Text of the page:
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It's a Shame we Would Ask: "Do Fathers Matter?"

Updated: Sep 22, 2023


A recent article in Real Clear Policy asks:  "Have Fathers Become Irrelevant?"   The author, Robert VerBruggen, explores the literature and the "science" for answers. The article is basically a review of a book entitled Do Fathers Matter? What Science is Telling us about the Parent we've Overlooked by  Paul Raeburn. Overlooked.  Wow.  I wonder if the researchers have asked children if they've "overlooked" their fathers? Anyway, Raeburn makes the case that fathers do indeed matter. And of course that's a very good thing.  But what I find amazing in all of this is that anyone would have to make such a case so strenuously.  Considering the misery and sorrow that so many children go through in the absence of a father, it's stupefying that anyone would even dare challenge the right of a child to a relationship with their father. But Raeburn enters the debate providing all manner of scientific data to try to prove the point -- to which he adds the role of genes and hormones and so forth. What I want to know is why do we tolerate -- much less feel we have to jump through a thousand hoops -- the challenge of such a question as "Do fathers matter?"  VerBruggen's review of Raeburn's book -- and the premise of the book itself -- are most illuminating to me because they provide insights into how little researchers and scholars seem to care about the father-child relationship.  All of this focus on "outcomes," such as graduation rates, employment statistics, etc. is BOGUS.  It has nothing to do with the value of the relationship.  A good child-father relationship has a value beyond measure.  Not just for the happiness of the child, but for everyone as the child broadcasts that sense of stability into society and other relationships. VerBruggen begins with the dismal statistics:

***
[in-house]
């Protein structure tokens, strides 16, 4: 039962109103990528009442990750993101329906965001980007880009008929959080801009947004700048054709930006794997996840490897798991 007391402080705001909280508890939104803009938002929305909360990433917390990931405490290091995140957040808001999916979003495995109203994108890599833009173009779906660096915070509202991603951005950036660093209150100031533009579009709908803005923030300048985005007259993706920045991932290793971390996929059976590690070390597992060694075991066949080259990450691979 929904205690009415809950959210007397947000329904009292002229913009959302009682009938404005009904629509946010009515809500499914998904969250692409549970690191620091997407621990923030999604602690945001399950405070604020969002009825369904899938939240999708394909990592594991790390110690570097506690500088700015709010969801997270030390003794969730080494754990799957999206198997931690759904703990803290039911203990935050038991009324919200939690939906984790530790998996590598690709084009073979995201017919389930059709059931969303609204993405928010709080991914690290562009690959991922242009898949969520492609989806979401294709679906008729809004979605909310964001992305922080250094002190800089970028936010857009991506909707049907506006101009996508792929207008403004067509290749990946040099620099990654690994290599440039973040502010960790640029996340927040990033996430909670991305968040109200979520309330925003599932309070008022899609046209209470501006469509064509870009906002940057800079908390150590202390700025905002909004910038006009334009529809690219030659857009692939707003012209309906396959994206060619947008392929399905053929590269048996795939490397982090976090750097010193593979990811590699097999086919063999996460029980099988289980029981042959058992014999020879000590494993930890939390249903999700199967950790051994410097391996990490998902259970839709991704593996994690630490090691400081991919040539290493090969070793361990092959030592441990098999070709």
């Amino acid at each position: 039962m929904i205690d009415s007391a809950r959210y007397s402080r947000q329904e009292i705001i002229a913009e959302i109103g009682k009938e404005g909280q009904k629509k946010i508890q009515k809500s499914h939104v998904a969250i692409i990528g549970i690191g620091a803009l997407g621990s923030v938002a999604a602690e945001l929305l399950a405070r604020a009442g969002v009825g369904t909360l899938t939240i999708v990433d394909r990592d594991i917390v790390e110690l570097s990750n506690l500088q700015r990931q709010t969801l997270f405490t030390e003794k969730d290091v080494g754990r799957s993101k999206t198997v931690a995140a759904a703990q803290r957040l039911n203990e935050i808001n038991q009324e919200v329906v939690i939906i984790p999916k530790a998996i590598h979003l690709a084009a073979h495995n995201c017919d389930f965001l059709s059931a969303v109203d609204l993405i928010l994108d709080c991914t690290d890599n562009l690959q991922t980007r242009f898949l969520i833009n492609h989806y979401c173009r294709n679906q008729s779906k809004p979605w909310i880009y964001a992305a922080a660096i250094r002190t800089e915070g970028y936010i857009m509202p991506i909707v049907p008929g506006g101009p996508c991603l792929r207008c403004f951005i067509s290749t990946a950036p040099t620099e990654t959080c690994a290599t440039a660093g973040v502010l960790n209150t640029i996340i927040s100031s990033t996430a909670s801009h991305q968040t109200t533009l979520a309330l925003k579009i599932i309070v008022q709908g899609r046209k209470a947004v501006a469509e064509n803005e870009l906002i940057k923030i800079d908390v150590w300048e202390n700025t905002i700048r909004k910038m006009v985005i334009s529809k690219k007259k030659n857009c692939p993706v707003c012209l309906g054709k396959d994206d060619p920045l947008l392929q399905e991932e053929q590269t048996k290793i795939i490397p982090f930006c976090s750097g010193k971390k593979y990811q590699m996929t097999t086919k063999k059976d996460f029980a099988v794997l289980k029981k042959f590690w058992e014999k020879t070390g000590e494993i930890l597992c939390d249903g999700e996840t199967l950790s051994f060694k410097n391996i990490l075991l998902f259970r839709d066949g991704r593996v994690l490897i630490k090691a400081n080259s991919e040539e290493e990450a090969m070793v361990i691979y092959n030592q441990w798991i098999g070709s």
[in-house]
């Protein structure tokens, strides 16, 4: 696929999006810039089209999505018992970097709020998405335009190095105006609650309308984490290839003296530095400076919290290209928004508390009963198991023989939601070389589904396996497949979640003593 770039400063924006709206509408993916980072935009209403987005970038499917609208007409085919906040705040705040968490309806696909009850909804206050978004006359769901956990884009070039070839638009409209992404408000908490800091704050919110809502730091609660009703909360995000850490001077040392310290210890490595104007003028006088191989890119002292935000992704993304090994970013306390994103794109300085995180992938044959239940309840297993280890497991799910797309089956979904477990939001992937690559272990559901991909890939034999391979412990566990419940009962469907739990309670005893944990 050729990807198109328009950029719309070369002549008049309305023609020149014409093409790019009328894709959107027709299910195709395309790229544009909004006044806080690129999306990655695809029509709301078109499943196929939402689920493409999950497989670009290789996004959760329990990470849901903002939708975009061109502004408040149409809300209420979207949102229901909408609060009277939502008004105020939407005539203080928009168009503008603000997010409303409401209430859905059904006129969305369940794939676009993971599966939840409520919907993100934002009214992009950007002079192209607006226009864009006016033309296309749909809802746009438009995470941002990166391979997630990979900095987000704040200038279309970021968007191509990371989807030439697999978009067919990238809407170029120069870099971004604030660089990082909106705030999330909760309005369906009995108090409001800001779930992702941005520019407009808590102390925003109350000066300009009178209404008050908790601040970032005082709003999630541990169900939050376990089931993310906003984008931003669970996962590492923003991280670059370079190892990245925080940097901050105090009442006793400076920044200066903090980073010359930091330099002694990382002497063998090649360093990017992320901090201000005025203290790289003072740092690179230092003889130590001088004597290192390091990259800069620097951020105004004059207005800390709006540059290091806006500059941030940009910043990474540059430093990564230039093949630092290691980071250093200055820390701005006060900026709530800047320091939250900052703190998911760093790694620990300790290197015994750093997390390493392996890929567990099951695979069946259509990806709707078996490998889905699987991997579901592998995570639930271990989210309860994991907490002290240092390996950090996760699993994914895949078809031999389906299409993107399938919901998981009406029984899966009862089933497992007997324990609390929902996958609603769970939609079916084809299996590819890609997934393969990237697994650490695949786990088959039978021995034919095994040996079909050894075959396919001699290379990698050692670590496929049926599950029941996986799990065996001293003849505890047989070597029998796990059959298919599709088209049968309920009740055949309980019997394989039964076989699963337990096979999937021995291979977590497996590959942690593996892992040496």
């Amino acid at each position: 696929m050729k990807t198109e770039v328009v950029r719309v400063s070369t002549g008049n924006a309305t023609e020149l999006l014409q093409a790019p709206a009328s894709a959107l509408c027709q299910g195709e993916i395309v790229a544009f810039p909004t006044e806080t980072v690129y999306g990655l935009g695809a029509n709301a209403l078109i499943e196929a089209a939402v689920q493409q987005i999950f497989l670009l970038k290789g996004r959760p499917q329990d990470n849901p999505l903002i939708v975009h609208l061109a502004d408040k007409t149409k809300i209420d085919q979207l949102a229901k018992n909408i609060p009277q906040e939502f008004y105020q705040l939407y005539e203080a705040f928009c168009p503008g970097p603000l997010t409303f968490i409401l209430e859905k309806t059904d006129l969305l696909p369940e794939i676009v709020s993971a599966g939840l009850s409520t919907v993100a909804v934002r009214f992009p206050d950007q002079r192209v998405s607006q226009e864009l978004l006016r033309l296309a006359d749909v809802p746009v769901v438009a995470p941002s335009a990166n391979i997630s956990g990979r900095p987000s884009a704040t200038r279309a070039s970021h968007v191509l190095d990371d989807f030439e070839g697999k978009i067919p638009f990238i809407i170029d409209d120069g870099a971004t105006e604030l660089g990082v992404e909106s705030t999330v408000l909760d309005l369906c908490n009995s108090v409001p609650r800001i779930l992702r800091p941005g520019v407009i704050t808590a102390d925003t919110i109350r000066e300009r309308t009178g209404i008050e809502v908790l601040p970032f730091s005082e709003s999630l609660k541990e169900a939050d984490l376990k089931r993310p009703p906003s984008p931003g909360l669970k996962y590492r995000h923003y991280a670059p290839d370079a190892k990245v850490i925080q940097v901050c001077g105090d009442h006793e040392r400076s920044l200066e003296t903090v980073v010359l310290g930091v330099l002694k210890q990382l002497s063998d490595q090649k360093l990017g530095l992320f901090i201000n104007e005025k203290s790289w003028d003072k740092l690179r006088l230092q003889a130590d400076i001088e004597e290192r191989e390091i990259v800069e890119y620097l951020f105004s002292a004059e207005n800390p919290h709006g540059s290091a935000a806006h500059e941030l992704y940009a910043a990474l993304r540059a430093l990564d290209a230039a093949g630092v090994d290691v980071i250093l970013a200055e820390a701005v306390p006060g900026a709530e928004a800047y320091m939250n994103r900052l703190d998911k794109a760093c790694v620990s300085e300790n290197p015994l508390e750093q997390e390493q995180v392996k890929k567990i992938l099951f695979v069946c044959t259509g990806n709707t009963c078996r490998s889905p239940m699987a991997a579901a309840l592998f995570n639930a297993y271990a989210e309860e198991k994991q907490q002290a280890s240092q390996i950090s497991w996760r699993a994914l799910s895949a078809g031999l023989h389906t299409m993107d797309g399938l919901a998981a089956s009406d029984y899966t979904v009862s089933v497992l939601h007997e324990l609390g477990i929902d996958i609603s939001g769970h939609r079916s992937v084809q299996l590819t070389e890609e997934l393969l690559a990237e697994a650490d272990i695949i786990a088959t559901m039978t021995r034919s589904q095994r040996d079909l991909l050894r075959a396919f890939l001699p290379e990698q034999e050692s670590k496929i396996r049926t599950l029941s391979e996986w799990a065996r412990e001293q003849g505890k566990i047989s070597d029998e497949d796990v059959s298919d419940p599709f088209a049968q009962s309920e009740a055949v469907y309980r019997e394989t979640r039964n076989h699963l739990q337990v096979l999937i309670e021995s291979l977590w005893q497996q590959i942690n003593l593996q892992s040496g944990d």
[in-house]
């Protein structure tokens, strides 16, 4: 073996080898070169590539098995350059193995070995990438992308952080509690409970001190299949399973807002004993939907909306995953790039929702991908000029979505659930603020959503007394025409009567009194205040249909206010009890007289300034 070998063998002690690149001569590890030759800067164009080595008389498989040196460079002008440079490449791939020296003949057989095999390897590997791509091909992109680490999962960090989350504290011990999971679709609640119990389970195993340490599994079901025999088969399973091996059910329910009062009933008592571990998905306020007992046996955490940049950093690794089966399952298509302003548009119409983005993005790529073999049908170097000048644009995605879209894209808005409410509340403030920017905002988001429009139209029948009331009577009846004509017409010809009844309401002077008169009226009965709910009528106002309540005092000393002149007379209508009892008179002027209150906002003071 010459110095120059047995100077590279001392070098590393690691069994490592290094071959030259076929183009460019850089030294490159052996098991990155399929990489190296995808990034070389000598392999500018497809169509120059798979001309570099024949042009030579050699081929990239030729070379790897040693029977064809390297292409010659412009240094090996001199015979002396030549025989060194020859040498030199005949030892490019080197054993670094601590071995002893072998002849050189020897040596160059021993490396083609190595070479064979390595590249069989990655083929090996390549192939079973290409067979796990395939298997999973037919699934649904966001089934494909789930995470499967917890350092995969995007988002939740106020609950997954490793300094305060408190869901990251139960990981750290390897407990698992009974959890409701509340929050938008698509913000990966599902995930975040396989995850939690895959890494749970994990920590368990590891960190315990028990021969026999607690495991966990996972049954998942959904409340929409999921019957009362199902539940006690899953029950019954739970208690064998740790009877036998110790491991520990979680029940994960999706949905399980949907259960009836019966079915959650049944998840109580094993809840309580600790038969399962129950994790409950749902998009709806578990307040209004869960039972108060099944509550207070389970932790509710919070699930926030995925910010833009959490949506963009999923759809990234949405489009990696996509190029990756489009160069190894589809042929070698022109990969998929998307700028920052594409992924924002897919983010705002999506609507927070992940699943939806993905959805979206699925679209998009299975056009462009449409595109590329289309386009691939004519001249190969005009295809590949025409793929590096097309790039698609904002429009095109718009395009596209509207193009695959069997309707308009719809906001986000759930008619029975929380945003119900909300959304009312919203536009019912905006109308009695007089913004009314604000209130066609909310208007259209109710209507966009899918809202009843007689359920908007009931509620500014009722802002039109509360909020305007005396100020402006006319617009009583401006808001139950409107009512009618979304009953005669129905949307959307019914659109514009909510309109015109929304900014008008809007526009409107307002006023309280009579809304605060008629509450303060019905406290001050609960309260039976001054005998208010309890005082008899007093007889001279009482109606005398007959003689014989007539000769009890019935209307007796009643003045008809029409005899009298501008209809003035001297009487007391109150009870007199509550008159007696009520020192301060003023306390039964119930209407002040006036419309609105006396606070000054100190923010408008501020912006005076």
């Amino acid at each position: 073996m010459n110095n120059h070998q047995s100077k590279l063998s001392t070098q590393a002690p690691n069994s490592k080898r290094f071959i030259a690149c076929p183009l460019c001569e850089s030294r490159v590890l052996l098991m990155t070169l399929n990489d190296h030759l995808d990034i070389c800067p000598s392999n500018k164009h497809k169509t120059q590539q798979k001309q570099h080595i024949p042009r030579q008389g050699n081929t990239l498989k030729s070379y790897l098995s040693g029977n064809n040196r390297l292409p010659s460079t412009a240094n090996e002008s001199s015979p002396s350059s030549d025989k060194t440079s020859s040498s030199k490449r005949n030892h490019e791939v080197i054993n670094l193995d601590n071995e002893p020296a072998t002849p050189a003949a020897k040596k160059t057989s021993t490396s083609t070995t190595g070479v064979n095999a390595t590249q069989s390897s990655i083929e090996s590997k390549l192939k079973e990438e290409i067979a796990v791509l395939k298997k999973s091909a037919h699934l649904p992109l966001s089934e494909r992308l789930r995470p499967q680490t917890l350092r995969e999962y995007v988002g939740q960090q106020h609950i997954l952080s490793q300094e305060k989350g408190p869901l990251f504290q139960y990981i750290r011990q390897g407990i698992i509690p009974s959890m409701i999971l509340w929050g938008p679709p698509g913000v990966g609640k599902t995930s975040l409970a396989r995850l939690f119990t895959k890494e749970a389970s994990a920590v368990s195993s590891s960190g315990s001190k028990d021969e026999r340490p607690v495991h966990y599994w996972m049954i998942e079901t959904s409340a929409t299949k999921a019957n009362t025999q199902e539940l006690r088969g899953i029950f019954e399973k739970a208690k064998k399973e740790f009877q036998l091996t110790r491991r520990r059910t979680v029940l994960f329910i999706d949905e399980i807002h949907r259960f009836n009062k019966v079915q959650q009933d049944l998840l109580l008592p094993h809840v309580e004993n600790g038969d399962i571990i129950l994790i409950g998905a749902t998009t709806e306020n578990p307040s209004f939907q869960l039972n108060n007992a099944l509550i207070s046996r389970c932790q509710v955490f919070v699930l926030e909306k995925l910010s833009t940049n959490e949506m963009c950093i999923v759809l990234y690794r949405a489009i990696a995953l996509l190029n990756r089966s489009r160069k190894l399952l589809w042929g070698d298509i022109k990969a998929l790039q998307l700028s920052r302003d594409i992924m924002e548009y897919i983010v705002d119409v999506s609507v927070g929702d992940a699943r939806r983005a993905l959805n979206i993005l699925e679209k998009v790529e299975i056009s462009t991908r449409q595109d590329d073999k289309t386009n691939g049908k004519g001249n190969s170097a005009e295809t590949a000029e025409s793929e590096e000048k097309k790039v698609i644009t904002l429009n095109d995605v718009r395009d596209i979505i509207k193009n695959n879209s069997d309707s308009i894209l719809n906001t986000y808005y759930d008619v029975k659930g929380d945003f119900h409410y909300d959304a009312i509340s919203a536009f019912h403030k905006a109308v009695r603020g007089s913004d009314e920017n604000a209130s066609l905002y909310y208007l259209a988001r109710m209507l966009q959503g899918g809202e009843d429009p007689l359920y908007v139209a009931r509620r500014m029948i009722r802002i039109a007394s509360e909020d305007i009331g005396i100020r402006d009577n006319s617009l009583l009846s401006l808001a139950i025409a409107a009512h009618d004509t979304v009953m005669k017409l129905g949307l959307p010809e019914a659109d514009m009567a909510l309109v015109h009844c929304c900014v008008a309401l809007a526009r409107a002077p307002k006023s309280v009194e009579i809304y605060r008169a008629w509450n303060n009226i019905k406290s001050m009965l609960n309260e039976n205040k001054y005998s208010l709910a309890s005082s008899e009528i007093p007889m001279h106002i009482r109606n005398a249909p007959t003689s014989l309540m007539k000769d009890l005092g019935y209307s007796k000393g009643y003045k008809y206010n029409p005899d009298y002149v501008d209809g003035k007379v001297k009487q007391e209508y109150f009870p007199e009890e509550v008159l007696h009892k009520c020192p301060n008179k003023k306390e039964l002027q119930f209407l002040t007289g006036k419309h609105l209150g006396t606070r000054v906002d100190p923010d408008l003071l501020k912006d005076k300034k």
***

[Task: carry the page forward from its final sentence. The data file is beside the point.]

The two-parent family has been deteriorating for decades: Since 1960, the percentage of American children born out of wedlock has risen from  5 to 41. Though unmarried parents often live together when the child is born, they are far more likely  than married parents to break up -- and fathers who don't live with their kids are  much less involved when it comes to parenting. Does this hurt anyone? There is a fairly broad consensus that it does, for the simple reason that children raised by two parents tend to have better outcomes, even after  researchers do their best to account for complicating factors like class and race. But there are nagging doubts in some quarters.

"Does this hurt anyone?"  Again, the fact that we can even ask such a question indicates the depths to which we have all sunk as a society.  I'm sure VerBruggen is simply being rhetorical and responding to our current social norms.  But the mere existence of that question, the fact that it can rear its head so casually among us, should give us great pause.  I would think in the eyes of a hurting child, this would stand out as a very callous question indeed.  And we ought to get into the habit of looking at the world through the eyes of a child - rather than through the myopia of social scientists -- when it comes to regarding the happiness and well being of children.  Instead of bending over backwards to answer the propaganda, we should find a way to point out that the question itself is nothing but propaganda and innuendo.

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